4Asylum seekers in Europe
Asylum seekers in Europe
In the year 2015, more than 1.2 million sought for asylum in the known 28 member states of European Union (EU), Switzerland as well as Norway. Even today, Countries like Kosovo and Albania, found in the eastern part of EU are the major contributors of people seeking for asylum in European countries, mainly Norway and Switzerland (Connor, 2016). However, more than half of refuges found in Europe come from three major nations namely; Afghanistan, Iraq and Syria. Thousands of people have fled from these states to seek for asylum in Europe as a result of conflicts which have affected them for very long times (Connor, 2016).
Presentation of one health issue affecting asylums
HIV infection and hepatitis
Disruption of HIV services often arises out conflicts. However, among the people who flee to EU from Middle East and parts of North Africa, HIV infection is relatively low (Baser, 2015). This therefore implies that HIV being brought to EU from these two groups is lowly placed in terms of risk. Among individuals living with HIV in European nations, the proportion of asylums varies with regions, with an estimate of around 10% being from central Europe and 40% being from northern part of Europe. However, in the western part of Europe, the proportion of asylums living with HIV ranges between 20%-40% (Migration and health: Key issues, 2016). Research however shows that in as much as the level of HIV infection has reduced in the recent past, of new HIV infection cases in European nations, asylums still constitute over 35%. Research further shows that most of them get infected after arriving in most European nations (Råssjö et al., 2013).
Discussion on health issues
Similar to other elements of a population, asylums face a number of health issues affecting them and they are left struggling to fight for them. Most of the health issues affecting include injuries resulting from accidents, Hypothermia, Gastrointestinal diseases, cardiovascular illnesses, pregnancy related complications, hypertension among others (Råssjö et al., 2013). Similarly, asylums face challenges resulting from movements from their countries of origin to EU. Some of these challenges include development of psychosocial disorders, increased rate of new born mortality, violence, alcoholism, drug abuse and reproductive related issues (Bradby et al., 2015). All these challenges raise their exposure to non-communicable diseases (NCDs). Consequently, the problem that arises out of high risk exposure to NCDs is accessibility to medical care (Migration and health: Key issues, 2016).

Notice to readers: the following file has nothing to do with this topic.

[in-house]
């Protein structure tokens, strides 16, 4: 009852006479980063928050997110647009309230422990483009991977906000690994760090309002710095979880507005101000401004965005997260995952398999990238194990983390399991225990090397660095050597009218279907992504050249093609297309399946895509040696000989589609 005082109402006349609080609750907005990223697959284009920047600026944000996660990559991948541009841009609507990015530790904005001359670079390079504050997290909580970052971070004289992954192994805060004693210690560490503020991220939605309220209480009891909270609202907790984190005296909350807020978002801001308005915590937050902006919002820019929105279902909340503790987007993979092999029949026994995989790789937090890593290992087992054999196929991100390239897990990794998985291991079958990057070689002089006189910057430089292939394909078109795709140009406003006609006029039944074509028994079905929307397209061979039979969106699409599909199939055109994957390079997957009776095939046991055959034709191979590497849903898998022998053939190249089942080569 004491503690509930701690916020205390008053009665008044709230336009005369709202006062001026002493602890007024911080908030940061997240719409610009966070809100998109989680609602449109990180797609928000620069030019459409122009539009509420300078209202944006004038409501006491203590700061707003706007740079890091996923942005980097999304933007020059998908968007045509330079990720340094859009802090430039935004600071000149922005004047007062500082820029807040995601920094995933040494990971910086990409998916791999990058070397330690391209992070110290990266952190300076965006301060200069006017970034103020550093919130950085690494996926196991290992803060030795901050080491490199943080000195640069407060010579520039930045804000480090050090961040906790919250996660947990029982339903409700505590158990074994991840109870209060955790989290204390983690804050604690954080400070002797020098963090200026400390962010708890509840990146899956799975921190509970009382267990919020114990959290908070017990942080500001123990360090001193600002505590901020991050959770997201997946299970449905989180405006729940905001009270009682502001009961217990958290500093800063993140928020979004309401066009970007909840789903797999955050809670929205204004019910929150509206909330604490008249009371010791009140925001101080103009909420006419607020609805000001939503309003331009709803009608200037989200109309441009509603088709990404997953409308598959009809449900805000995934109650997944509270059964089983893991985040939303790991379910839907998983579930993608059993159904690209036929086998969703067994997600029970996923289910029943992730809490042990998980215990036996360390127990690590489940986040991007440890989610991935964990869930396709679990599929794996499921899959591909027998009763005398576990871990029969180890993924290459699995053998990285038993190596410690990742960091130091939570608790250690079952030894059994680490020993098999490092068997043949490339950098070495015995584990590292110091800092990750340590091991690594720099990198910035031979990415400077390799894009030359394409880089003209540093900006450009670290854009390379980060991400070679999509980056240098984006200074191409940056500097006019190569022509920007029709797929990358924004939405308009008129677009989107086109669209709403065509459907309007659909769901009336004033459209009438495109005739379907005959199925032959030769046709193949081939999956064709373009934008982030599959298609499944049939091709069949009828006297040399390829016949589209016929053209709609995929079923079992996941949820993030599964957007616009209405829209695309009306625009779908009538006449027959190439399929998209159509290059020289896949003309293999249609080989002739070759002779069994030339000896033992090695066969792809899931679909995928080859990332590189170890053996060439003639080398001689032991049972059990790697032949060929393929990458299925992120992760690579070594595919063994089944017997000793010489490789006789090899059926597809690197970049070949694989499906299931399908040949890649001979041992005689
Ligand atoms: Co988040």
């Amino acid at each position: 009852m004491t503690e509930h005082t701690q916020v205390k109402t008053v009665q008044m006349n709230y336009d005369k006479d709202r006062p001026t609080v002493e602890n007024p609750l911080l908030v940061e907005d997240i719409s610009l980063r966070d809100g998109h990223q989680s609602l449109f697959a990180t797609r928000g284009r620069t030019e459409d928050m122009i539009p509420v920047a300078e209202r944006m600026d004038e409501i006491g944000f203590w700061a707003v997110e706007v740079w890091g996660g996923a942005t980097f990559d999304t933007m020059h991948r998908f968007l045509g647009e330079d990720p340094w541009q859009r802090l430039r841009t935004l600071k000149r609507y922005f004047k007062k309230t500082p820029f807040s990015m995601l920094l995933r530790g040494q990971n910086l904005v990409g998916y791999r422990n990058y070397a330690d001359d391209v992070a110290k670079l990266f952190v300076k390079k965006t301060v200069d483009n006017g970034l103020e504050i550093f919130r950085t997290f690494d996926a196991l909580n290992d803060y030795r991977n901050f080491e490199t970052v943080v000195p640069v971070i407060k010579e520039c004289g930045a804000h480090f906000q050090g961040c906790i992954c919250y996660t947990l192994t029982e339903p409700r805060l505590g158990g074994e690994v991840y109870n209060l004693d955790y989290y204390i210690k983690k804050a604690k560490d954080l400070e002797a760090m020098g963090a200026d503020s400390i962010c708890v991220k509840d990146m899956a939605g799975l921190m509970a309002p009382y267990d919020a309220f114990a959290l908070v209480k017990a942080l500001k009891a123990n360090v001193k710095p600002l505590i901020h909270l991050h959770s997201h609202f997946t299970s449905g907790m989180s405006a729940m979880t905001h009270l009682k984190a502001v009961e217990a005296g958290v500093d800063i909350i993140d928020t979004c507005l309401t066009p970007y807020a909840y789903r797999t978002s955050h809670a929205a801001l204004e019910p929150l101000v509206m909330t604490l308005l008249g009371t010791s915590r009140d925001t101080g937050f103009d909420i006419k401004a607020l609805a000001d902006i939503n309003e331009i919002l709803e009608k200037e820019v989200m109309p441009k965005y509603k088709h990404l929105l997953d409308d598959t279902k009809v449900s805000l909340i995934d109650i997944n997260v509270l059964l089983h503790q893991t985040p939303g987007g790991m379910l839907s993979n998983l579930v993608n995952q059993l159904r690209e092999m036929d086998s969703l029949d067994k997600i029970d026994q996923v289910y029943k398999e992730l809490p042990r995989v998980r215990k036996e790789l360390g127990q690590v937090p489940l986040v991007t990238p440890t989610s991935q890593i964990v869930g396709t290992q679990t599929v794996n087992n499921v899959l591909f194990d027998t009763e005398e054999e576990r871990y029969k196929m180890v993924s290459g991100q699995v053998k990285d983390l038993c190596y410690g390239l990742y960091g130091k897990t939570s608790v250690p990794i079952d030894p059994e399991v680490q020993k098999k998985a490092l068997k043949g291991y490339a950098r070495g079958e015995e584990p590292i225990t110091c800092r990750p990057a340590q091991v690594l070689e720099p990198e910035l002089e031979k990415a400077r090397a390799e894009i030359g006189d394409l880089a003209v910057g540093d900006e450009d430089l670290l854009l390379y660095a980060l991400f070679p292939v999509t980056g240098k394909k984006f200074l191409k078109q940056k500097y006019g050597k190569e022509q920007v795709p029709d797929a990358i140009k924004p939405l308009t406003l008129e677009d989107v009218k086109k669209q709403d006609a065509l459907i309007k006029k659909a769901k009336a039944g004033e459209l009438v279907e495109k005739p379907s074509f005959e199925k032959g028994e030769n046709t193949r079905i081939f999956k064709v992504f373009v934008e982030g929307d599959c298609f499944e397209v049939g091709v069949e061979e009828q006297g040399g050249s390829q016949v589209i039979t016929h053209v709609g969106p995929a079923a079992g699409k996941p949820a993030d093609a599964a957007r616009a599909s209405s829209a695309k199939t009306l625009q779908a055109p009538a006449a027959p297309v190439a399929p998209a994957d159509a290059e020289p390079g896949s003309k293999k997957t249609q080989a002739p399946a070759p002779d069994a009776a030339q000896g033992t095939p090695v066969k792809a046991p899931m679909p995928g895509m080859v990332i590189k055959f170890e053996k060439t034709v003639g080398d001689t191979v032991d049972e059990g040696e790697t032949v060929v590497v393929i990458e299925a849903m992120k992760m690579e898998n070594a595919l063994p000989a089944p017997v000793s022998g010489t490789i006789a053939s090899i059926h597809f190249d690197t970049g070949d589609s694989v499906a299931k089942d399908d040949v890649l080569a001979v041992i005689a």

WHO policy guidelines
One of the most important WHO’s policy guideline is to Improve accessibility to health services by eliminating un-necessary restrictions. Asylums face a number of challenges as have been highlighted in the essay. Therefore, with an attempt to reduce health related issues, WHO has developed guideline policies ranging from how to foster communication to improvement of health services for Women and children (Bradby et al., 2015)
Organizations working with asylums
Word Health Organization (WHO)
WHO is a known non-governmental organization which deals with development of health issues globally. WHO works on ensuring that there is improved and efficient access of medical services by asylum seekers. Similarly, WHO champion for the development of mechanisms that improve communication between asylums and residents (Bradby et al., 2015).
United Nations High Commissioner for Refugees (UNHCR)
With the increasing number of asylums and migrants seeking for refuge in European nations, there has been need to accommodate and protect them. In their desperate search for peace and stability in European nations, most of the asylums risk by crossing the Mediterranean Sea, resulting to increased cases of death. One of UNHCR’s core functions is to ensure that there is safety in the process of crossing the sea and those asylums are warmly and decently received and accommodated in Europe (UNHCR global report 2015 — Europe, 2001)
Work on restoring peace in Middle East to reduce the number citizens seeking for asylum from these nations
Educate asylums on the importance of maintaining heath and the need to use protection to lower HIV infection rate.
Offer intensive counseling to reduce mental illnesses as a result of exposure to extreme conditions
Baser, B 2015, ‘The Oxford handbook of refugee & forced migration studies (by Elena Fiddian-Qasmiyeh, Gil Loescher, Katy Long and Nando Sigona (eds.) book Review’, Review of Social Studies, 2(1), pp. 119–123.
Bradby, H., Humphris, R., Newall, D. and Phillimore, J 2015, Public health aspects of migrant health: A review of the evidence on health status for refugees and asylum seekers in the European region health evidence network synthesis report 44. Available at: http://www.epgencms.europarl.europa.eu/cmsdata/upload/3a3f00c0-9a75-4c84-94ad-06e4bd2ce412/WHO-HEN-Report-A5-2-Refugees_FINAL_EN.pdf (Accessed: 2 September 2016).
Connor, P 2016, Number of refugees to Europe surges to record 1.3 Million in 2015. Available at: http://www.pewglobal.org/2016/08/02/number-of-refugees-to-europe-surges-to-record-1-3-million-in-2015/ (Accessed: 2 September 2016).
Migration and health: Key issues 2016 Available at: http://www.euro.who.int/en/health-topics/health-determinants/migration-and-health/migrant-health-in-the-european-region/migration-and-health-key-issues (Accessed: 2 September 2016).
Råssjö, E.B., Byrskog, U., Samir, R. and Klingberg-Allvin, M 2013, ‘Somali women’s use of maternity health services and the outcome of their pregnancies: A descriptive study comparing Somali immigrants with native-born Swedish women’, Sexual & Reproductive Healthcare, 4(3), pp. 99–106.
UNHCR global report 2015 — Europe 2001, Available at: http://www.unhcr.org/publications/fundraising/574ed7b24/unhcr-global-report-2015-europe.html (Accessed: 2 September 2016).